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New post 27 Nov 2009, 09:21
Damn, thanks a bunch, Bunuel
I completely miss the CONSECUTIVE part... hence did not realize d=1

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New post 27 Nov 2009, 23:41
On a second thought, does consecutive always imply the numbers need to be increasing? Otherwise d=-1 is also possible from the given statements?

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Re: GMAT-DS: average series [#permalink]

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New post 28 Nov 2009, 21:24
lonewolf wrote:
On a second thought, does consecutive always imply the numbers need to be increasing? Otherwise d=-1 is also possible from the given statements?


I think consecutive +ve integers are : 2, 3, 4, 5, and n but not n, ...............10, 9, 8, 7, 6 ..............1.

In that sense, answer should be D. However your thinking is also valuable if it were a +ve series only.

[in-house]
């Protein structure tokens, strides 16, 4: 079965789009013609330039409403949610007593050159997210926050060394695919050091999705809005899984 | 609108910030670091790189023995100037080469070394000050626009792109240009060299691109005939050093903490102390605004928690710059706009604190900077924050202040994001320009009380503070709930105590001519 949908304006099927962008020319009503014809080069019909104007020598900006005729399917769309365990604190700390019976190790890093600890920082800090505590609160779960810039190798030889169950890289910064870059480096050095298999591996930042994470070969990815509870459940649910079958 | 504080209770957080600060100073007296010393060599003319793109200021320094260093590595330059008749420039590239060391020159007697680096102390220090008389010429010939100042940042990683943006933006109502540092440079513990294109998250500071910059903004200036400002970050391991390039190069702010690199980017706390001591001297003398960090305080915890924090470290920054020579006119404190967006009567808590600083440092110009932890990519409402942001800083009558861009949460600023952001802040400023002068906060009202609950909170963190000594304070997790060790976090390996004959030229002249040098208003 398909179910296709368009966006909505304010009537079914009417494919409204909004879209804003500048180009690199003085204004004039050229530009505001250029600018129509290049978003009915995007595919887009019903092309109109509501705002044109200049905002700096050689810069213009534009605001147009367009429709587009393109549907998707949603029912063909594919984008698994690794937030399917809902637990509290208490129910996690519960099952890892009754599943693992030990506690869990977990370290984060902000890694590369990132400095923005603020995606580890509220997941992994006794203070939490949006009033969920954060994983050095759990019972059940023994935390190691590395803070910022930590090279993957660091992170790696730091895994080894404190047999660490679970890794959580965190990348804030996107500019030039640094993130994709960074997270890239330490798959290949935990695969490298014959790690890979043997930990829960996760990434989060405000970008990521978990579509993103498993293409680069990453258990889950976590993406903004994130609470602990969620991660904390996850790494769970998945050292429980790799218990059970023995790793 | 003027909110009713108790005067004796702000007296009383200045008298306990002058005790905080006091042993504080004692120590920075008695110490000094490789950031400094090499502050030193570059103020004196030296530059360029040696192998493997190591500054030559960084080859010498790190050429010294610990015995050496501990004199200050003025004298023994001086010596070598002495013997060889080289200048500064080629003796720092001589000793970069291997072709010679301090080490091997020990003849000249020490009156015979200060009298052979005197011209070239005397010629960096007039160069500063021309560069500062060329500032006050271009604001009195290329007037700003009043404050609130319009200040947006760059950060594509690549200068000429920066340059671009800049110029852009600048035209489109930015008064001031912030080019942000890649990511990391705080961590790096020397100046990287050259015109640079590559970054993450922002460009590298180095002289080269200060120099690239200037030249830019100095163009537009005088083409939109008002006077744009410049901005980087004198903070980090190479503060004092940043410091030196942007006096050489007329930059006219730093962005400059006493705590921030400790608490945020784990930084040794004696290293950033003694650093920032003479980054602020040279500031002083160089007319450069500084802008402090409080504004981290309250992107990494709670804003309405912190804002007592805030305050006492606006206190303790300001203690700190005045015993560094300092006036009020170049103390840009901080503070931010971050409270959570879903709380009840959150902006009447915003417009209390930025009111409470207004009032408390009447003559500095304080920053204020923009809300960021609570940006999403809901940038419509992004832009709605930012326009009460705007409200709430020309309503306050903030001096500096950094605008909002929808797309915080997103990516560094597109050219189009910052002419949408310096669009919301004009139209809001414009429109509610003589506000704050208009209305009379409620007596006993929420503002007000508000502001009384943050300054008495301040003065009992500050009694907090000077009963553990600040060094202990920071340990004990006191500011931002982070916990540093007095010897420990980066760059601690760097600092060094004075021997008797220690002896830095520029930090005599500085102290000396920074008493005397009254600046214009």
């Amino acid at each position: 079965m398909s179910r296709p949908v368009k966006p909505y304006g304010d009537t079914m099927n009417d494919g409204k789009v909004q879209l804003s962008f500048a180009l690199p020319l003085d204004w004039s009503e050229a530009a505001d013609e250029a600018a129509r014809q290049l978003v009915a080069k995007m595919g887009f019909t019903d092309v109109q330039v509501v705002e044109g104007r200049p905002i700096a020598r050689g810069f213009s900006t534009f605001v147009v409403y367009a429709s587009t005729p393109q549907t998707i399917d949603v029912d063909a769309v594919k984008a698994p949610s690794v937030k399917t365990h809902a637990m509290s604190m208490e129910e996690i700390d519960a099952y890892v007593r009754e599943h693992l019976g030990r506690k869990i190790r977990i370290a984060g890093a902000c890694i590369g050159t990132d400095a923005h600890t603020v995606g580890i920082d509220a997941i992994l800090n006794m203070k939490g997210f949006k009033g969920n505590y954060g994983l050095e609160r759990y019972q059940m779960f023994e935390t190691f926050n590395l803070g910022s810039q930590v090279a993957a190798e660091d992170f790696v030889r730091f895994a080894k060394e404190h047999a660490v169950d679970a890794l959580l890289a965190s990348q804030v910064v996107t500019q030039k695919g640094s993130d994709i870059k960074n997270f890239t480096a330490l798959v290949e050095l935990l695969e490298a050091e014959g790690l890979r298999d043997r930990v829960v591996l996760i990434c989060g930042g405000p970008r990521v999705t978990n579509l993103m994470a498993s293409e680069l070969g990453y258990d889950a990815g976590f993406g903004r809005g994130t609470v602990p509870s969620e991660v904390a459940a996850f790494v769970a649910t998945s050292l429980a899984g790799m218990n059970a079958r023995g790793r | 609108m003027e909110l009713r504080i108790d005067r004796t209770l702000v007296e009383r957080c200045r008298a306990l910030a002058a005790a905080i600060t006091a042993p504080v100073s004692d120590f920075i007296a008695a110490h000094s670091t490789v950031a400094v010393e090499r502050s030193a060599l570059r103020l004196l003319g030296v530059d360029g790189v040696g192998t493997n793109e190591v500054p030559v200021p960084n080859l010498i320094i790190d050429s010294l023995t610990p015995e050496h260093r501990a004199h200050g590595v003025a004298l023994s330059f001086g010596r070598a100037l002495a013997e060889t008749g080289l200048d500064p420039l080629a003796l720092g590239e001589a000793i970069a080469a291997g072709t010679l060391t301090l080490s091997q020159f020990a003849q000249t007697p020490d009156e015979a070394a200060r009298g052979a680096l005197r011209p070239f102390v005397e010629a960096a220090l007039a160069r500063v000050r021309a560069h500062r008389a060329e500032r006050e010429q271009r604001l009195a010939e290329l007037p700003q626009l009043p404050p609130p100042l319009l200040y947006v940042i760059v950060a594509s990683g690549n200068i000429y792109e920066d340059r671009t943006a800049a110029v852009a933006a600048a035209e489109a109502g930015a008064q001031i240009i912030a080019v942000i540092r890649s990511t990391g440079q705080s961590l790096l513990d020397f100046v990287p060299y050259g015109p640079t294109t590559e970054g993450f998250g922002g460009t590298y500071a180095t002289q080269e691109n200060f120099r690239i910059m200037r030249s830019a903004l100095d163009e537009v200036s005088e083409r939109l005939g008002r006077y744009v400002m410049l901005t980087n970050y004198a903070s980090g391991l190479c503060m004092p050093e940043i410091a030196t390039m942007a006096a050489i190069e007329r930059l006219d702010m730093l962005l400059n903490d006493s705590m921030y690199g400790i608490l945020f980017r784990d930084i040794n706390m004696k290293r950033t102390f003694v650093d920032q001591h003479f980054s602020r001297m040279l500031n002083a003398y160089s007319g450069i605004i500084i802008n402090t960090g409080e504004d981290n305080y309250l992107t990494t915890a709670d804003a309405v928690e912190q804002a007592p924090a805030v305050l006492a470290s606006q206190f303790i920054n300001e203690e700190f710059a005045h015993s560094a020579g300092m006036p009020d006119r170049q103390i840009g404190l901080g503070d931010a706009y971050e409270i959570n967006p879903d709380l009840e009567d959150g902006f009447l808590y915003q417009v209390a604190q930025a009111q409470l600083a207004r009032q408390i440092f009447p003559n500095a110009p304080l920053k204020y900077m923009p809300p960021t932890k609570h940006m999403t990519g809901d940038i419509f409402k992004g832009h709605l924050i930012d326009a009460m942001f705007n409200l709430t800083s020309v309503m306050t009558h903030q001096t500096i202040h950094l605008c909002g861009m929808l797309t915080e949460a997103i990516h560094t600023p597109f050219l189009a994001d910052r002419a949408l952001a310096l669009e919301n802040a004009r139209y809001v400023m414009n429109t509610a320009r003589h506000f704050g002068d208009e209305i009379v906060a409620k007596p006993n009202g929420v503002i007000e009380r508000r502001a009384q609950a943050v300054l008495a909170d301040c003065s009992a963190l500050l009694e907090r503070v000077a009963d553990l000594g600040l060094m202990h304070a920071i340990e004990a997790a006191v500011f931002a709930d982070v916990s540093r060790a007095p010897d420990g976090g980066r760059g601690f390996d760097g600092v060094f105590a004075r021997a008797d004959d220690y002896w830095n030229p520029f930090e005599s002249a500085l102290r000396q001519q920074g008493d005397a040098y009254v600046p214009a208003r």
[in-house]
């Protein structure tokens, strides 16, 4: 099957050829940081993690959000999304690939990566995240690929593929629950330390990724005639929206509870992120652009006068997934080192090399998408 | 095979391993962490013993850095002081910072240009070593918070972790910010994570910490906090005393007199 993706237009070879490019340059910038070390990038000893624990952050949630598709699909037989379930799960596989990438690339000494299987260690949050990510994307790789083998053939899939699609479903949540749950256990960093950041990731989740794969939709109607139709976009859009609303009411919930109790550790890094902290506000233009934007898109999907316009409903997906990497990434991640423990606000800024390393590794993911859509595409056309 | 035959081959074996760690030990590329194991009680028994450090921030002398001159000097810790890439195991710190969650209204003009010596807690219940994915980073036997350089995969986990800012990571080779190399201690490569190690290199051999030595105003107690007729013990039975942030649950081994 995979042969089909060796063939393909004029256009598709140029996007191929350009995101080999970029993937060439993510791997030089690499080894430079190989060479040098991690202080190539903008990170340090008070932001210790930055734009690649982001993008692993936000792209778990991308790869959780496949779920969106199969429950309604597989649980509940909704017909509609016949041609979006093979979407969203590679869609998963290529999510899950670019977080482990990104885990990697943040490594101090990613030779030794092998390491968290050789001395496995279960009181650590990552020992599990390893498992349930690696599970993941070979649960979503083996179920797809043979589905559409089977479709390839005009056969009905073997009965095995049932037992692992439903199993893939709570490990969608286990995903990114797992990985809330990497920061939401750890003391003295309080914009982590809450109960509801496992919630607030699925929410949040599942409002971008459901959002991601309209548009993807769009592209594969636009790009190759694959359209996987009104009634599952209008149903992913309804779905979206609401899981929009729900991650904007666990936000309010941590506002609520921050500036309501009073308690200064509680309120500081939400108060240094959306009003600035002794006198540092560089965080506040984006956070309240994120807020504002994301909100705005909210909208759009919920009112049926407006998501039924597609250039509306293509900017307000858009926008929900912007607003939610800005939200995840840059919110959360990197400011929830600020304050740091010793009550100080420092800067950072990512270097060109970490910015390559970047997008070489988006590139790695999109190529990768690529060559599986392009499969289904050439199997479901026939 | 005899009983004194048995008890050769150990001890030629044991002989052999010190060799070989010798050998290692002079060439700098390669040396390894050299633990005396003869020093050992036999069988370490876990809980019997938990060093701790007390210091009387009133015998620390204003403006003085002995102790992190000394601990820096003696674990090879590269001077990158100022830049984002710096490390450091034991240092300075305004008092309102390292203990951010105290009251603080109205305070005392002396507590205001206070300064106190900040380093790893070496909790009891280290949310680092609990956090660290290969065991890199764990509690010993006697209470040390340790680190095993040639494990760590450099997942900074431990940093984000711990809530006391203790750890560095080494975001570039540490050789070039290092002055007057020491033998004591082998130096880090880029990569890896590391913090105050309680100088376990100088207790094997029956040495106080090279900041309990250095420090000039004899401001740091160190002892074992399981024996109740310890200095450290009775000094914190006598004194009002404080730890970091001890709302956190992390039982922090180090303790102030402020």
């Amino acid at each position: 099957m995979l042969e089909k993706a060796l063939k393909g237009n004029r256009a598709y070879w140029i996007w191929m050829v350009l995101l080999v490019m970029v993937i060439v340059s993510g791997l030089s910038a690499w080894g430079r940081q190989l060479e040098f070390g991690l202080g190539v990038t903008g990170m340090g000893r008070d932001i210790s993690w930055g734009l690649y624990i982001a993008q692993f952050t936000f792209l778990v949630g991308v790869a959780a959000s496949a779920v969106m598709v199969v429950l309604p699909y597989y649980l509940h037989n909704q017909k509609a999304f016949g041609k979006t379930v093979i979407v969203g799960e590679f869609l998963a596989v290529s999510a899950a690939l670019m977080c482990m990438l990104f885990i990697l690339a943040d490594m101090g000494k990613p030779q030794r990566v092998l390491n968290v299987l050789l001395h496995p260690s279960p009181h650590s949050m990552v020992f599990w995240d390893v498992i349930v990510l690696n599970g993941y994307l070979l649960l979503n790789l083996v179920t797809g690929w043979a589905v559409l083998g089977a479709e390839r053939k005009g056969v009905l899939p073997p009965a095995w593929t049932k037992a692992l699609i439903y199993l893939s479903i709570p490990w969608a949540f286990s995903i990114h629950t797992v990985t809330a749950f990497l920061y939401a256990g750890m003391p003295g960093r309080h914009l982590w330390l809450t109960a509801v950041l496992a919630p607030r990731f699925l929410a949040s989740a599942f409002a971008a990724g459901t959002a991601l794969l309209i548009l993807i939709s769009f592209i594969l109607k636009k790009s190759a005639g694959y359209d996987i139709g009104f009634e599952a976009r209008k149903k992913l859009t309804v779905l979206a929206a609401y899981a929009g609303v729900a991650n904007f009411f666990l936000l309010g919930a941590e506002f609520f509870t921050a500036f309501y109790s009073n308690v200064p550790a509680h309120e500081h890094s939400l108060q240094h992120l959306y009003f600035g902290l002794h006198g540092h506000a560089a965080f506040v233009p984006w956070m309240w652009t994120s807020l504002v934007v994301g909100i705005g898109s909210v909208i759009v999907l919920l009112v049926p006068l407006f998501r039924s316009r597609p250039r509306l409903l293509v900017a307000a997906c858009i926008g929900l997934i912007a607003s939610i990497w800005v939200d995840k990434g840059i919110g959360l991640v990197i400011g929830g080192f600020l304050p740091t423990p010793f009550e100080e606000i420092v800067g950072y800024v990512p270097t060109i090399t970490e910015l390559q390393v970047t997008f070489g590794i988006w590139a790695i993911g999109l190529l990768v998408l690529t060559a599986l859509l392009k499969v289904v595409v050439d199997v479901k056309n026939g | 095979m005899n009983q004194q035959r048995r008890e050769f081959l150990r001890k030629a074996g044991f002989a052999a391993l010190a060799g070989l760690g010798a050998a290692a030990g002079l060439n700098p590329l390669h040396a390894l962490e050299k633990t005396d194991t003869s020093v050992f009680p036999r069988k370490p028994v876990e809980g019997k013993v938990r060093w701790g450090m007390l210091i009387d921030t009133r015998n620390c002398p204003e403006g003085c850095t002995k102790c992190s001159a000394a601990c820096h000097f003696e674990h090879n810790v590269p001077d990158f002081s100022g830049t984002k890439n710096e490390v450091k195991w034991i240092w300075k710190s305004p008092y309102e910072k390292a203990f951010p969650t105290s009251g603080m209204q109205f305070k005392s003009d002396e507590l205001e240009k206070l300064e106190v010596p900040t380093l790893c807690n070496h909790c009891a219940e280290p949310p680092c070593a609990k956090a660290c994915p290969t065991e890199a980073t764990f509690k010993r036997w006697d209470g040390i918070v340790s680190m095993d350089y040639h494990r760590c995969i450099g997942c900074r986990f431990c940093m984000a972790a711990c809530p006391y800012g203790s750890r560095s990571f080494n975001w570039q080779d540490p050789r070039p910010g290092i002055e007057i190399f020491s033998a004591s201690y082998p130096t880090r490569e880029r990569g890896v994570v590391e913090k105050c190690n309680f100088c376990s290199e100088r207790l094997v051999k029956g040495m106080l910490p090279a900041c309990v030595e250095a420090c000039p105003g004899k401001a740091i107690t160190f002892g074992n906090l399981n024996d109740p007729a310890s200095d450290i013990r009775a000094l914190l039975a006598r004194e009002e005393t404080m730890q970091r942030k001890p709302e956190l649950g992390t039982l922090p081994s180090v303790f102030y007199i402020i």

brstorewala wrote:
What is the tenth term in a series of 89 consecutive positive integers?
1) The average of the integers is 100
2) The 79th term in the series is 134

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Re: GMAT-DS: average series [#permalink]

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New post 28 Nov 2009, 21:47
Wow - you guys found some really old question from 2003!!!
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Re: GMAT-DS: average series [#permalink]

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New post 18 Aug 2010, 09:59
It is D.